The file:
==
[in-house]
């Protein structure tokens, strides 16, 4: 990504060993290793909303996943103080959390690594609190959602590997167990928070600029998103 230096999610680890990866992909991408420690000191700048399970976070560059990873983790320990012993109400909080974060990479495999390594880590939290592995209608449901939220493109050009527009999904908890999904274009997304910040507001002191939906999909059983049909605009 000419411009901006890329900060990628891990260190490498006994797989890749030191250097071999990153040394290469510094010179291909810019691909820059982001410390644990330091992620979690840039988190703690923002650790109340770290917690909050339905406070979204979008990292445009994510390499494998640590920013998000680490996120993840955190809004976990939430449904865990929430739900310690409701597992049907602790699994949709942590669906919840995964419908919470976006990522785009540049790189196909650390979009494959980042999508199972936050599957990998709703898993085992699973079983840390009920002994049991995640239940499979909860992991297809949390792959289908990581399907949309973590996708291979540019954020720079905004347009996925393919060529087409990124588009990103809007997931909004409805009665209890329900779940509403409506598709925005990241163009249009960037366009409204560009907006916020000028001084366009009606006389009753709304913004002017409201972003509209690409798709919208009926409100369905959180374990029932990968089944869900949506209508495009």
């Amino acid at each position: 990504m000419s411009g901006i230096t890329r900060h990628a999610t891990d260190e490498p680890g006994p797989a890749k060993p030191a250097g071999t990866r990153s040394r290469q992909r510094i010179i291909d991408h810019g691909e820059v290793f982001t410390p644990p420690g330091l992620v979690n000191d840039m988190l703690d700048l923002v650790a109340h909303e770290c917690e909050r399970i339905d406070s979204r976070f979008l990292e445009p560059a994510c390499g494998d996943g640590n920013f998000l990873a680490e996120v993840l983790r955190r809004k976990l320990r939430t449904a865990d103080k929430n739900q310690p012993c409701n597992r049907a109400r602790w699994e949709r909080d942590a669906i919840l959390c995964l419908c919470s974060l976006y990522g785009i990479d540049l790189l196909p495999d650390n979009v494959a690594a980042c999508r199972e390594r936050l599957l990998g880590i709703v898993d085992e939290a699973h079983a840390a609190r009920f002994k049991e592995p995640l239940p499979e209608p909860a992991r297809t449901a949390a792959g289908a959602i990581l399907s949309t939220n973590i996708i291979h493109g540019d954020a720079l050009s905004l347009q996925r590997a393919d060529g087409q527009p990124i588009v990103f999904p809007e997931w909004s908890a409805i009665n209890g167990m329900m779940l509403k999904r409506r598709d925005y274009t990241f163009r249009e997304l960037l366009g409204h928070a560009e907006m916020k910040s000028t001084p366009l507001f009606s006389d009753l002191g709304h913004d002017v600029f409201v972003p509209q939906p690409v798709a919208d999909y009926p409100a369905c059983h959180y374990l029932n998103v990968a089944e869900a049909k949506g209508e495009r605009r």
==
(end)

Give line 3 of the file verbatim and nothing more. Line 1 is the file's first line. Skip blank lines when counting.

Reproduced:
């Amino acid at each position: 990504m000419s411009g901006i230096t890329r900060h990628a999610t891990d260190e490498p680890g006994p797989a890749k060993p030191a250097g071999t990866r990153s040394r290469q992909r510094i010179i291909d991408h810019g691909e820059v290793f982001t410390p644990p420690g330091l992620v979690n000191d840039m988190l703690d700048l923002v650790a109340h909303e770290c917690e909050r399970i339905d406070s979204r976070f979008l990292e445009p560059a994510c390499g494998d996943g640590n920013f998000l990873a680490e996120v993840l983790r955190r809004k976990l320990r939430t449904a865990d103080k929430n739900q310690p012993c409701n597992r049907a109400r602790w699994e949709r909080d942590a669906i919840l959390c995964l419908c919470s974060l976006y990522g785009i990479d540049l790189l196909p495999d650390n979009v494959a690594a980042c999508r199972e390594r936050l599957l990998g880590i709703v898993d085992e939290a699973h079983a840390a609190r009920f002994k049991e592995p995640l239940p499979e209608p909860a992991r297809t449901a949390a792959g289908a959602i990581l399907s949309t939220n973590i996708i291979h493109g540019d954020a720079l050009s905004l347009q996925r590997a393919d060529g087409q527009p990124i588009v990103f999904p809007e997931w909004s908890a409805i009665n209890g167990m329900m779940l509403k999904r409506r598709d925005y274009t990241f163009r249009e997304l960037l366009g409204h928070a560009e907006m916020k910040s000028t001084p366009l507001f009606s006389d009753l002191g709304h913004d002017v600029f409201v972003p509209q939906p690409v798709a919208d999909y009926p409100a369905c059983h959180y374990l029932n998103v990968a089944e869900a049909k949506g209508e495009r605009r």